The northern pike is a twitchy fish—when startled it changes direction incredibly quickly. Professor Yahya Modarres-Sadeghi’s fluid-structure interactions lab has built a robotic northern pike that mimics this natural movement. The robot can accelerate 25 times gravity in milliseconds. This ultra-realistic rapid movement allows researchers in the department of mechanical and industrial engineering to observe how flexible structures like the fish interact with fluids like water, explains PhD student Todd Currier ’10.
Studying the robotic fish can help engineers improve hydrodynamic efficiency, but the lab’s end goal is to deploy the robotic fish as a camera-equipped autonomous underwater vehicle (AUV). “We want to use it as a marine observation platform so realistic that it will blend into the ocean environment to collect data without disrupting the marine life that lives there,” says Currier.
Currier took the robotic pike out of the tank for its first freshwater swim this summer. “It’s almost eerie how much it moves like a fish in the water,” he says. “With this unobtrusive tool, we can get never-before-seen footage of the way fish behave when undisturbed.”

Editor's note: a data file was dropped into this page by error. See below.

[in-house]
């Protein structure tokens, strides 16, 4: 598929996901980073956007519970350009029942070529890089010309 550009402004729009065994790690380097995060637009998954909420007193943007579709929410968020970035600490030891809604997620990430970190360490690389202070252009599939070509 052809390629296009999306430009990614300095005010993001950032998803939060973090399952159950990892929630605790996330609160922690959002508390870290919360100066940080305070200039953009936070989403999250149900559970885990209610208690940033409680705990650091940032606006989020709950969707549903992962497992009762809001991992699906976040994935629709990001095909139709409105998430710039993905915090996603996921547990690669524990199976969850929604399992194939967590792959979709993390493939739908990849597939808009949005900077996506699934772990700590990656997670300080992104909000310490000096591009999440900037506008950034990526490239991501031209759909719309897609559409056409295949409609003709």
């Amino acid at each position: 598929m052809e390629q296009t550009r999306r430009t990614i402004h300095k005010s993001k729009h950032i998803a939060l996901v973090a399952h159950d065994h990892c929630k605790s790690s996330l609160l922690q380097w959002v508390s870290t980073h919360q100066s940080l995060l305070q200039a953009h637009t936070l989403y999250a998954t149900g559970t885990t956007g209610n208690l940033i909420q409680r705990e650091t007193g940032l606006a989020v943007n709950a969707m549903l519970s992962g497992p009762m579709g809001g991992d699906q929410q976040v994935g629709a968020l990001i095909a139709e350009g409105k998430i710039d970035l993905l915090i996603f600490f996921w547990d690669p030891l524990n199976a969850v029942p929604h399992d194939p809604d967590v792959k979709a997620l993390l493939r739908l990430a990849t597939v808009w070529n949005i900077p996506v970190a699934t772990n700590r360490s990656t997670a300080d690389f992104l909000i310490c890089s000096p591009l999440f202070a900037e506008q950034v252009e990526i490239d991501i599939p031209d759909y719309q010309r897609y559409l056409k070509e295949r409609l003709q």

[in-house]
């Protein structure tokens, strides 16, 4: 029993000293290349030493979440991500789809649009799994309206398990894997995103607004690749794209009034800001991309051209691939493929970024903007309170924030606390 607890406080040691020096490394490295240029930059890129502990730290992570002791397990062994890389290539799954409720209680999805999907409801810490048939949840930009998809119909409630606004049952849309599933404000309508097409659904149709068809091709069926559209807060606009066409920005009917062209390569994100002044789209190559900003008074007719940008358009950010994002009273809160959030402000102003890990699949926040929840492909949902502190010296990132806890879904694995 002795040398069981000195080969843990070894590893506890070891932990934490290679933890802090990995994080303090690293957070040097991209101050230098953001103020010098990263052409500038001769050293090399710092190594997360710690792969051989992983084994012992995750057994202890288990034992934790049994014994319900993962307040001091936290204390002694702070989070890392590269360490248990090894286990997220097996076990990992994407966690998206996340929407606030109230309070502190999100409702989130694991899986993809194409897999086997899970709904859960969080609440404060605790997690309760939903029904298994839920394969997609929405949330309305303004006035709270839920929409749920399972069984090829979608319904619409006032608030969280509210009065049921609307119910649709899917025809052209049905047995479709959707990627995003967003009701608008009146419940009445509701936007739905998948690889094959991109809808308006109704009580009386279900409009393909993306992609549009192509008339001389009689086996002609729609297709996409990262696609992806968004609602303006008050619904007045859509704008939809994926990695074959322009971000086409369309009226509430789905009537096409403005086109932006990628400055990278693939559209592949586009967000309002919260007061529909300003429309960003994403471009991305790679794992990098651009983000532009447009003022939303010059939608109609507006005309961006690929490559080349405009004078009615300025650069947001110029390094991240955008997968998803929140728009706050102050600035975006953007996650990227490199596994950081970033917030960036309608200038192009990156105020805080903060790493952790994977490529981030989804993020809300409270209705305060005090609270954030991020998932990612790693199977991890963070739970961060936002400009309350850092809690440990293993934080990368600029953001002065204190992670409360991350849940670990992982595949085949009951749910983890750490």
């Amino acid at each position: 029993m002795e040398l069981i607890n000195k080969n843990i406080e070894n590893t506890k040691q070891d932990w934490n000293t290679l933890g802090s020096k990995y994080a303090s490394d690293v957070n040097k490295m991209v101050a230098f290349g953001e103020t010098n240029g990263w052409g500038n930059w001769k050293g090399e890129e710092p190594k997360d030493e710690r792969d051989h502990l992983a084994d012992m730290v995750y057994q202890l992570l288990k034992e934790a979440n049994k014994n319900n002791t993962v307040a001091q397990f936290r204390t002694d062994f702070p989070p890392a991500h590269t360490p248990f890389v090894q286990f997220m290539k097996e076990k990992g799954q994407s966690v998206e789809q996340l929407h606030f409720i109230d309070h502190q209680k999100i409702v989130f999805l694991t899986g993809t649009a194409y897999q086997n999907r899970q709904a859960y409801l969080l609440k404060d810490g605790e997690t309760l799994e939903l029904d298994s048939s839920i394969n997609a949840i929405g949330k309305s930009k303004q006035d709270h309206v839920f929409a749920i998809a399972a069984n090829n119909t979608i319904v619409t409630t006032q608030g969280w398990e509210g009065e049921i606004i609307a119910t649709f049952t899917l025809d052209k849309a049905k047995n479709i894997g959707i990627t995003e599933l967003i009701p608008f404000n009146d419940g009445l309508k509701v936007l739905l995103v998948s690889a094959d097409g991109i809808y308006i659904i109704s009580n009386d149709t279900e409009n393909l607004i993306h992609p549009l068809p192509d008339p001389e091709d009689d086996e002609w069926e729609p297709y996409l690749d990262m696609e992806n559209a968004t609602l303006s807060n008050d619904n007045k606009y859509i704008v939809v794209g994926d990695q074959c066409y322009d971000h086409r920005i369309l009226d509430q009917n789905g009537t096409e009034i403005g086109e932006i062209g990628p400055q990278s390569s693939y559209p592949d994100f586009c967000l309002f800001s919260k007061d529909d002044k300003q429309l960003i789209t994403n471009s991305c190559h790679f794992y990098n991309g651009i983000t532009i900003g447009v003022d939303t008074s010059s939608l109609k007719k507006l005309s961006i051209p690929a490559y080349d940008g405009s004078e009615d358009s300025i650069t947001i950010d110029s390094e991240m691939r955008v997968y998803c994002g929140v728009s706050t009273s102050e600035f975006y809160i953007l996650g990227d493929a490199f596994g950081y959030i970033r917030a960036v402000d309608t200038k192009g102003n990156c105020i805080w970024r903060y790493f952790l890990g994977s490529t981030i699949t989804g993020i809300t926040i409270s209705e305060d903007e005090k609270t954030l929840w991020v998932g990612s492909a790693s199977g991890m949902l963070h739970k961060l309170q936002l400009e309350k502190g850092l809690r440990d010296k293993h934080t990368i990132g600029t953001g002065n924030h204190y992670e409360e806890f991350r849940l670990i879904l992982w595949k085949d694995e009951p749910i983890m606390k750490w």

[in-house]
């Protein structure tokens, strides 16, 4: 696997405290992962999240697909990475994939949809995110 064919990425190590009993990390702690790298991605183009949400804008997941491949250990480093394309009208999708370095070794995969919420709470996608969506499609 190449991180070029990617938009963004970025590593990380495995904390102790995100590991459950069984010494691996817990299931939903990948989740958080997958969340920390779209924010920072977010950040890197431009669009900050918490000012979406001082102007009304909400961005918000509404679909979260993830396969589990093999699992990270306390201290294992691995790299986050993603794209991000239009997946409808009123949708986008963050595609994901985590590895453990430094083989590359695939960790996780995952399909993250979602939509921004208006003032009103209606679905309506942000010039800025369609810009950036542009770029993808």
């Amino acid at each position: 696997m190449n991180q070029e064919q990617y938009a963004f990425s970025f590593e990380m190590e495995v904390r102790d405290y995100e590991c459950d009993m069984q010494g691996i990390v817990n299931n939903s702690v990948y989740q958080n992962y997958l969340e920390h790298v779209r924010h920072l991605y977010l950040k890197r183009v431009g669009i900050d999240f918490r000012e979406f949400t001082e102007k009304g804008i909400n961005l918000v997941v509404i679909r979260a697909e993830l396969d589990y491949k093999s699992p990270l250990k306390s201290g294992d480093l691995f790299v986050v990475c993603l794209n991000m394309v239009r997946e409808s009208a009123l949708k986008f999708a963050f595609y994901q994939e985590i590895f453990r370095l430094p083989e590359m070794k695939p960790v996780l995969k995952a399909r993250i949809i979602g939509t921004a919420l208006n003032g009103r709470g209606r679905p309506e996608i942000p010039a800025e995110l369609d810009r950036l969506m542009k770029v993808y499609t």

> Patricia Sullivan
There you are, full-throttle binge-watching your favorite television series of the moment, wanting only to forge on until the story arc plays out or your eyeballs melt, whichever comes first. Then comes the glitch: the frozen screen, the pixel breakdown, the out-of-sync soundtrack. But buck up, sofa spuds: help is on the way, courtesy of doctoral student Kevin Spiteri ’15G and Professor Ramesh Sitaraman from the Laboratory for Internet-Scale Distributed Systems in the College of Information and Computer Sciences. They’ve written a paper that presents three algorithms that enable video players to play with fewer stalls and at higher quality, reduce video quality switches during playback, and respond faster to connectivity changes. The paper recently received the Excellence in DASH Award from the Association for Computing Machinery Multimedia Systems.